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Tokyo Police Raid Mitsubishi Offices

TOKYO January 27, 2003; Kozo Mizoguchi writing for the AP reportred that police raided the headquarters of Japanese automaker Mitsubishi Motors Corp. Tuesday, expanding their investigation into a fatal accident in which a tire came off a truck and crushed a pedestrian.

It was the second time in three months that police have searched the company on suspicions of professional negligence after tires repeatedly fell off of Mitsubishi trucks and, in one case, caused a death and two injuries.

Police raided the company's Tokyo headquarters in October. On Tuesday, they expanded their search to include several other locations, including the Tokyo offices of its bus unit, Mitsubishi Fuso Truck and Bus Corp., and a plant in nearby Kawasaki, said Kanagawa prefectural (state) police spokesman Tsuneo Kosuge.

In the January 2002 accident, Shiho Okamoto, a 29-year-old housewife, was killed and her two sons injured when a tire from a Mitsubishi trailer hit them as they walked along a sidewalk in the city of Yokohama, just west of Tokyo.

Investigators have found the hub linking the axle to the tire was broken.

Mitsubishi Motors has denied any error in the production and design of the vehicles. But it has admitted that faulty checkups led to the accident and could have been avoided if the bolts were tightened properly.

"We regret this second search, and will continue to cooperate fully with the authorities," Mitsubishi Fuso said in a statement.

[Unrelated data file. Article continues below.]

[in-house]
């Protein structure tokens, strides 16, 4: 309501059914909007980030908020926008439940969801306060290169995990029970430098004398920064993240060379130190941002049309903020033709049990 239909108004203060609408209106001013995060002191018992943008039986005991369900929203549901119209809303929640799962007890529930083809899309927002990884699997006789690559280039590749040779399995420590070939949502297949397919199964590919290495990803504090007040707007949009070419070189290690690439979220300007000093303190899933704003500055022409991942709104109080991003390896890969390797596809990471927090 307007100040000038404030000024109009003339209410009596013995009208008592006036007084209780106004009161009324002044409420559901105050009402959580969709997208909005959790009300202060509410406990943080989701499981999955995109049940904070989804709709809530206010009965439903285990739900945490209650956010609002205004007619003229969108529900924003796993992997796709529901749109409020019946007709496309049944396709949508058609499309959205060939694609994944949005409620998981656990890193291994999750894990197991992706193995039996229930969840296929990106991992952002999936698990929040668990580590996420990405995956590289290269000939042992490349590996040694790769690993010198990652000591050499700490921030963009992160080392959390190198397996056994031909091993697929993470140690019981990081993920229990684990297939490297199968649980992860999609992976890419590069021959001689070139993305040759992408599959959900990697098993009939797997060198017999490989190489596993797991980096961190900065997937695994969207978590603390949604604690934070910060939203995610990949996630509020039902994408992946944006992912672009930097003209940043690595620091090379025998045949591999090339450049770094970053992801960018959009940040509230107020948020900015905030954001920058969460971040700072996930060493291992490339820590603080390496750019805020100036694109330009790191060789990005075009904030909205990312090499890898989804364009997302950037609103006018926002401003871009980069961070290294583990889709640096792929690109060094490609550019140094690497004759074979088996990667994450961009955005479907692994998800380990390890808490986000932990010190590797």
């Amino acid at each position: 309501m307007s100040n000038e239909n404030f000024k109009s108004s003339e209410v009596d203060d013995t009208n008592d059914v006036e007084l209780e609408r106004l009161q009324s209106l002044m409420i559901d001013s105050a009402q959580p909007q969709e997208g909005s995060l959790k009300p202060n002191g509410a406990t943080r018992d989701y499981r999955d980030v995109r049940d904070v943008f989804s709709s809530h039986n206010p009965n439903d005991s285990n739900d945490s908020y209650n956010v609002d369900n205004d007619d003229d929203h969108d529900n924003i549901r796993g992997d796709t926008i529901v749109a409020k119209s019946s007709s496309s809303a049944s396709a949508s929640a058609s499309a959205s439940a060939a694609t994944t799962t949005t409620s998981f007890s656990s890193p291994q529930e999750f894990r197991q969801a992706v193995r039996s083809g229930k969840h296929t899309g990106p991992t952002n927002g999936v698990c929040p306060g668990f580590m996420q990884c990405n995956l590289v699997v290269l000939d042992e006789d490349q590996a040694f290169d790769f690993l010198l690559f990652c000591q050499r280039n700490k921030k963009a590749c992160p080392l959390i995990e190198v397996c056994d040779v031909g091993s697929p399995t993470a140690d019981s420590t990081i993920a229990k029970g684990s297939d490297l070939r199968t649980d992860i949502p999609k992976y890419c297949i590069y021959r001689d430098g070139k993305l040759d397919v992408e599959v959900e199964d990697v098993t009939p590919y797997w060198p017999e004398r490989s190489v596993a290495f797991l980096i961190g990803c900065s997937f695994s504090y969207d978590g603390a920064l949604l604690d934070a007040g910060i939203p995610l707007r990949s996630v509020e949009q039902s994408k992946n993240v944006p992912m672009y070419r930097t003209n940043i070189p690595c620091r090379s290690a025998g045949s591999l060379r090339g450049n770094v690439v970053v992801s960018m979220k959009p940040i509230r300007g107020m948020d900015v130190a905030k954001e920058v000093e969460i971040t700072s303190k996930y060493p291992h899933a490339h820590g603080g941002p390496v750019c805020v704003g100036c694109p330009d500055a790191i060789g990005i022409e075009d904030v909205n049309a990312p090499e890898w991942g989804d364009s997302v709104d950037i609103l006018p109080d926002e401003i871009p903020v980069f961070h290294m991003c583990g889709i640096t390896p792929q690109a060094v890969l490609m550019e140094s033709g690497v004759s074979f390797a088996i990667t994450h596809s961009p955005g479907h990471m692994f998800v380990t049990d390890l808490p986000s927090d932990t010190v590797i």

In an analysis of the hub involved by a police research institute, experts have found "no structural defect" of the hub, the national Yomiuri newspaper said in its Tuesday evening edition. Officials refused to confirm the report.

Mitsubishi Fuso spokesman, Masato Ichimura, said Tuesday 50 cases of unloosening tires were reported in total, but no further reports of injuries or significant damage.

Police believe as many as 30 cases were reported before the accident that prompted Mitsubishi to implement extra safety measures, media said.

Four years ago, Tokyo-based Mitsubishi Motors said it systematically hid auto defects to avoid recalls for more than two decades. The disclosure came after investigators found a stack of unreported driver complaints in a company locker following an anonymous tip. The company later recalled more than a million vehicles.

Mitsubishi Motors, 37 percent owned by DaimlerChrysler AG, has been trying to rebuild its image. But its sales in Japan has been hurt because of concerns about quality problems.

Mitsubishi Fuso, span off from Mitsubishi Motors in January 2003, is 42 percent owned by Mitsubishi Motors.